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- Another weather bomb to relieve a crippling drought in less than a week in parts of New Zealand
- Comes after rain has relieved crippling droughts in Zimbabwe and California recently
The Bay of Plenty is being warned to brace for a sub-tropical drenching with heavy downpours so intense the crippling drought affecting parts of the North Island may be finally be broken.
Heavy rain is expected to hit the country tomorrow and last for up to a week.
This morning Metservice issued a severe weather watch for the Western Bay of Plenty and Rotorua, warning of heavy, possibly thundery, falls from late tomorrow until Thursday.
At the same time the South Island is facing an autumnal cold snap with temperatures in some regions barely registering above single digits.
MetService said a low pressure system was expected to stay at the top of the country dragging humid air down from the subtropics and bringing rain across northern regions.
The downpours were expected be intense there was a possibility warnings would be issued for upper districts of the North Island.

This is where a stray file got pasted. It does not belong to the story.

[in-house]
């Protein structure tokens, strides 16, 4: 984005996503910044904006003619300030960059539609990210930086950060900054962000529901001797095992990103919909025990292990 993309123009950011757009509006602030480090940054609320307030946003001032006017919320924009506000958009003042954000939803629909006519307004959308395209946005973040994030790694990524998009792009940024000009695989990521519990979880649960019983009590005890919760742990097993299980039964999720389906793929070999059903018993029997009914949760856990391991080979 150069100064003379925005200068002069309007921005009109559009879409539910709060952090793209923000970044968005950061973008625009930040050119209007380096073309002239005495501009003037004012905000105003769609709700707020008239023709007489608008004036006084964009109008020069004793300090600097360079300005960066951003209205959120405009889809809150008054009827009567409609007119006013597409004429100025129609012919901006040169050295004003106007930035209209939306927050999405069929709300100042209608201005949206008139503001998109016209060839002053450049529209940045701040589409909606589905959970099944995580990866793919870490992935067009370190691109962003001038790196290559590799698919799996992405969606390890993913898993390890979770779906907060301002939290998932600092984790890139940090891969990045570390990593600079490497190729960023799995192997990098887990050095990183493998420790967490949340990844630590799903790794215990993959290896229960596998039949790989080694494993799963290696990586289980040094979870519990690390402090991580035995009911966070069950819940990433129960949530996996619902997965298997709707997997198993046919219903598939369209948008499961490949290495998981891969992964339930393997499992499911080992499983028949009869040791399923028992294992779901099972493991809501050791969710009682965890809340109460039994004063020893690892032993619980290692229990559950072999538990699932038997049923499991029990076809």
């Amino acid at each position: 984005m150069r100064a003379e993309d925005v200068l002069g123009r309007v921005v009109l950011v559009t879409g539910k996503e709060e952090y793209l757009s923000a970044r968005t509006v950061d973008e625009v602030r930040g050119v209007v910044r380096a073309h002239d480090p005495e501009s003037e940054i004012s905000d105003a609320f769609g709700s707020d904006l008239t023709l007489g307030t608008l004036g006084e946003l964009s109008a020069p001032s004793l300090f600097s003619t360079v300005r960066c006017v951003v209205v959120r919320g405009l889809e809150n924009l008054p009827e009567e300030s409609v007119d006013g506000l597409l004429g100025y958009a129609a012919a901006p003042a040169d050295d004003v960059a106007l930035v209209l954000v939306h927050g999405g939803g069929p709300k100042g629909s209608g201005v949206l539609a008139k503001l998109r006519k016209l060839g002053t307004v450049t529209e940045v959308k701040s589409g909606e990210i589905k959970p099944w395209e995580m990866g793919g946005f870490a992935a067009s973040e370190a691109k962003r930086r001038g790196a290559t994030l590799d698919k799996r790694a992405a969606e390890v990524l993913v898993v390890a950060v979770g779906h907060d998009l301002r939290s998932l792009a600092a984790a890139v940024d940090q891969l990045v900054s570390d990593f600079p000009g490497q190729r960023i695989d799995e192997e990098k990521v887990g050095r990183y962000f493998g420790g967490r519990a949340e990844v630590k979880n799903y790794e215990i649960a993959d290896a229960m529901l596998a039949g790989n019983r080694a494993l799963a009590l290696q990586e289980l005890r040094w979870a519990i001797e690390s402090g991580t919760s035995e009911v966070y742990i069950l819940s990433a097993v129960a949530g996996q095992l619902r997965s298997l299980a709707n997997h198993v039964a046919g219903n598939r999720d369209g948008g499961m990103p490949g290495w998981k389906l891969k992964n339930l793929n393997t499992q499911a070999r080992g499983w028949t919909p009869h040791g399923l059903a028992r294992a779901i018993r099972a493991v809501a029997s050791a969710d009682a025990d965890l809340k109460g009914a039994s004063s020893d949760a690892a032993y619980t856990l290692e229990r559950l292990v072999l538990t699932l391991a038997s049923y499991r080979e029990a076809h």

The rain was also expected to fall over Gisborne, the Hawkes Bay ranges, and the central North Island high country but not to warning levels.
At this stage there was still some uncertainty about which areas would get the heaviest rain. Weatherwatch.co.nz said the rain would finally bring relief to farmers in Northland and Gisborne signalling an end to the drought.
Meanwhile, temperatures in the far south had started plummeting with Dunedin and Invercargill reaching just 14C today and expected to be even cooler tomorrow.
Weatherwatch.co.nz said Christchurch, which has a high in the mid-20s today, would feel a noticeable nip overnight plunging to 14C before bouncing back later this week.